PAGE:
Monday, February 23, 2015

Bryan Reardon talks about his gripping new thriller, Finding Jake, whether we canr eally know our kids, writing, and more

 What's more terrifying than a school shooting? And what if people suspect that your son might be the shooter? That's the topic of Bryan Reardon's terrifying new novel, Finding Jake. Bryan also co-wrote Ready, Set, Play with retired NFL player and ESPN analyst Mark Schlereth and Cruel Harvest. I'm thrilled to have him here.

So much of this book is about Simon, the father, struggling to understand what he does and doesn’t know about his own son. Do you think we can ever really know our kids? Or anyone for that matter?

My short answer is no. But let me explain. One day, when our kids were about five or so, we sat around our way-too-small kitchen table talking about what they wanted to be when they grew up. My daughter said she wanted to be a fashion designer and live in France. I turned to my son and he answered me with a very serious expression. "I want to be a red dentist." Huh? I think I actually got nervous about this. What does that mean? Why would a dentist be red? Shouldn't he want to be an astronaut or a football player?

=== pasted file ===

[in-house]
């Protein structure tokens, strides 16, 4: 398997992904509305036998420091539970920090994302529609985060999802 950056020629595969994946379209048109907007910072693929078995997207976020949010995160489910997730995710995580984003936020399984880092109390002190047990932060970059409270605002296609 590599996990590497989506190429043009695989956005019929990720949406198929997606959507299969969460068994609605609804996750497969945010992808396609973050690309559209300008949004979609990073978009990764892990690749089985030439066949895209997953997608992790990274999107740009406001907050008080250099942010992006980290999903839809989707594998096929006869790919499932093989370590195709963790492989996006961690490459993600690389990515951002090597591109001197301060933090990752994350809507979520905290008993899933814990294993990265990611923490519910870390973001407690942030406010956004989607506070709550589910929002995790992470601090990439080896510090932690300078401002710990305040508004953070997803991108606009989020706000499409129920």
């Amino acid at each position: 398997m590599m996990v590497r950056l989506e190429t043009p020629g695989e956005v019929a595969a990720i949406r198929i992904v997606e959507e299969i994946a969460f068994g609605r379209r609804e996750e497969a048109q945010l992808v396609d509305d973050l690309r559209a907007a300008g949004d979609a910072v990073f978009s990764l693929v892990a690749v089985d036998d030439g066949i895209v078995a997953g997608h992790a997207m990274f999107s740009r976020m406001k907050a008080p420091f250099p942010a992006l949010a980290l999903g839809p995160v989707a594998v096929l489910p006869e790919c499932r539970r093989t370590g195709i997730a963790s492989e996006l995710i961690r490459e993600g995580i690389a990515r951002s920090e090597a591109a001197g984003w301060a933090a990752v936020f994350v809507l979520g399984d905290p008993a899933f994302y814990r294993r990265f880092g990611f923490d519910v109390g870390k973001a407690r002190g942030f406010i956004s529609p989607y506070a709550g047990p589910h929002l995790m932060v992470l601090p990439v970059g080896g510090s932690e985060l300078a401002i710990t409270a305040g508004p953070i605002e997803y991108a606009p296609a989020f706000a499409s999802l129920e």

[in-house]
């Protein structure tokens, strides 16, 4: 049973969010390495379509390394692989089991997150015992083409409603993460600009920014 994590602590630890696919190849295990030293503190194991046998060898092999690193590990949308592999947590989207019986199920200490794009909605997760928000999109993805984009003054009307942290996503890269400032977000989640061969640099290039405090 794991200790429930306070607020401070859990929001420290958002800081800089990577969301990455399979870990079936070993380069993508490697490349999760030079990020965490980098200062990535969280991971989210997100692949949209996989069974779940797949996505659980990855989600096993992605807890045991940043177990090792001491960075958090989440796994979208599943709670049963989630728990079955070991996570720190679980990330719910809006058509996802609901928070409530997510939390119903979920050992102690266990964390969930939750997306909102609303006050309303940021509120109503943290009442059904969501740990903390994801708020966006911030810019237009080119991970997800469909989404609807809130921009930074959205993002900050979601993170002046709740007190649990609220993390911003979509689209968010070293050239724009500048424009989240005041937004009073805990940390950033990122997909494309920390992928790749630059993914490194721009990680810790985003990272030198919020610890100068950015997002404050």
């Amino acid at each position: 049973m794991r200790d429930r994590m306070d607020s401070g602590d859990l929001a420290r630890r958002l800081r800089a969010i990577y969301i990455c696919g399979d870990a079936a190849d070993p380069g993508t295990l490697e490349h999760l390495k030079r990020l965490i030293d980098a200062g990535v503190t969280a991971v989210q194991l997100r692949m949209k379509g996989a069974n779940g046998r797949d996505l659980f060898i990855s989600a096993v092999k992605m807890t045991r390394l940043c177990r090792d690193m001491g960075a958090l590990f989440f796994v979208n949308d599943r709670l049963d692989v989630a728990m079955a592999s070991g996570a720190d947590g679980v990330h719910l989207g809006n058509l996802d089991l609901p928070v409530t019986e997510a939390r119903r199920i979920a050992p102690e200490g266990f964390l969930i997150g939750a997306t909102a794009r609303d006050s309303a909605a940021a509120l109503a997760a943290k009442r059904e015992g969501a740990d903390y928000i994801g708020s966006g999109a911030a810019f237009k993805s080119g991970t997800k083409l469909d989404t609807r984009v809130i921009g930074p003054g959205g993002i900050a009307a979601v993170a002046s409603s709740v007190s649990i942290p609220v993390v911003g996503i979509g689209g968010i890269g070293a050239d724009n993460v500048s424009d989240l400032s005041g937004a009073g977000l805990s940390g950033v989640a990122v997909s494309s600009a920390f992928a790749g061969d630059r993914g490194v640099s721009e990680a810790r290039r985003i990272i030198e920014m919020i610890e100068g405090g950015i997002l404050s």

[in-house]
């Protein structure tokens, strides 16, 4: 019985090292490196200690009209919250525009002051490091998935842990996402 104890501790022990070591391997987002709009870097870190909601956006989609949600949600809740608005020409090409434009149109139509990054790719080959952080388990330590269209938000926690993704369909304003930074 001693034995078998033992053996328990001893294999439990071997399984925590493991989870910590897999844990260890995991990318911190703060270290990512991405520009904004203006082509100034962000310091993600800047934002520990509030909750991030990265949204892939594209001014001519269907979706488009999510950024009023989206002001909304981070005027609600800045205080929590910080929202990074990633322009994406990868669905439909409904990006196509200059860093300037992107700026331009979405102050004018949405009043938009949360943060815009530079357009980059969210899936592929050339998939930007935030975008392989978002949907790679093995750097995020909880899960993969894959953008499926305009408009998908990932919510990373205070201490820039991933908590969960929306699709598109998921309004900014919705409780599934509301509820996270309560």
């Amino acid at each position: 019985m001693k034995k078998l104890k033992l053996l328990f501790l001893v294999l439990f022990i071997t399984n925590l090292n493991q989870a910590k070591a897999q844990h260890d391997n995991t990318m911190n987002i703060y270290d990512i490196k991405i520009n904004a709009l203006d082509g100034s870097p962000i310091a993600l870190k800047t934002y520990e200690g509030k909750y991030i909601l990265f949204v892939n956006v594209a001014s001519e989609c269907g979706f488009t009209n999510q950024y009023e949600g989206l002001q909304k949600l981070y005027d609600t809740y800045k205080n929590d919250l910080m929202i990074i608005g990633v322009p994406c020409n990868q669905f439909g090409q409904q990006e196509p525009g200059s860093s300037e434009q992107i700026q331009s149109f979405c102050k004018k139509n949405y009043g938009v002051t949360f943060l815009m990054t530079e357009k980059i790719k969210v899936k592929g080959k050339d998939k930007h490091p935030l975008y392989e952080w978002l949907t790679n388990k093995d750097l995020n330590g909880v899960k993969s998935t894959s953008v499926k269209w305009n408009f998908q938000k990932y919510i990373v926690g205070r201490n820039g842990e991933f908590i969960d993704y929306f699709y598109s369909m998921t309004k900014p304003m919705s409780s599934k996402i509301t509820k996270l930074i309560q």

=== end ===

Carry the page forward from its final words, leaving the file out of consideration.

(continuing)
I used to think that I'd be a really open dad that talked to his kids all the time. I'd have these very serious conversations sitting at the foot of their beds, nodding and coming up with the perfect hip but wise advice. I assumed that meant I'd know everything about our kids, that there would be no secrets. Back on that day while I sat at the table looking into the unwavering eyes of my son, I knew without knowing how wrong that is. I talk to our kids all the time. They even tell me stuff. But I have no idea who they really are, or why they might want to be a red dentist.

I wonder if thinking you know someone is a trap. Maybe we sometimes put people in a perfect box of predictable understanding only to find out later how little we actually did know. Or worse, maybe we attribute certain motivations to people based on what we think we know about them. I've definitely been guilty of that one and been proven wrong a ton of times, sometimes for the better, sometimes for the worse. I'd like to think that maybe the only person I really know is my wife. But maybe she's pulling the wool over my eyes, too…. (just kidding, honey). But if my son grows up to be a red dentist, then everything I wrote above is moot.

I loved the portrayal of Simon, who is the only stay-at-home father in the neighborhood, whose marriage is cracking at the seams even as he is desperate to find his son. How difficult was it for you to write such a character, as a father yourself? And did it change anything in the way you relate to your kids?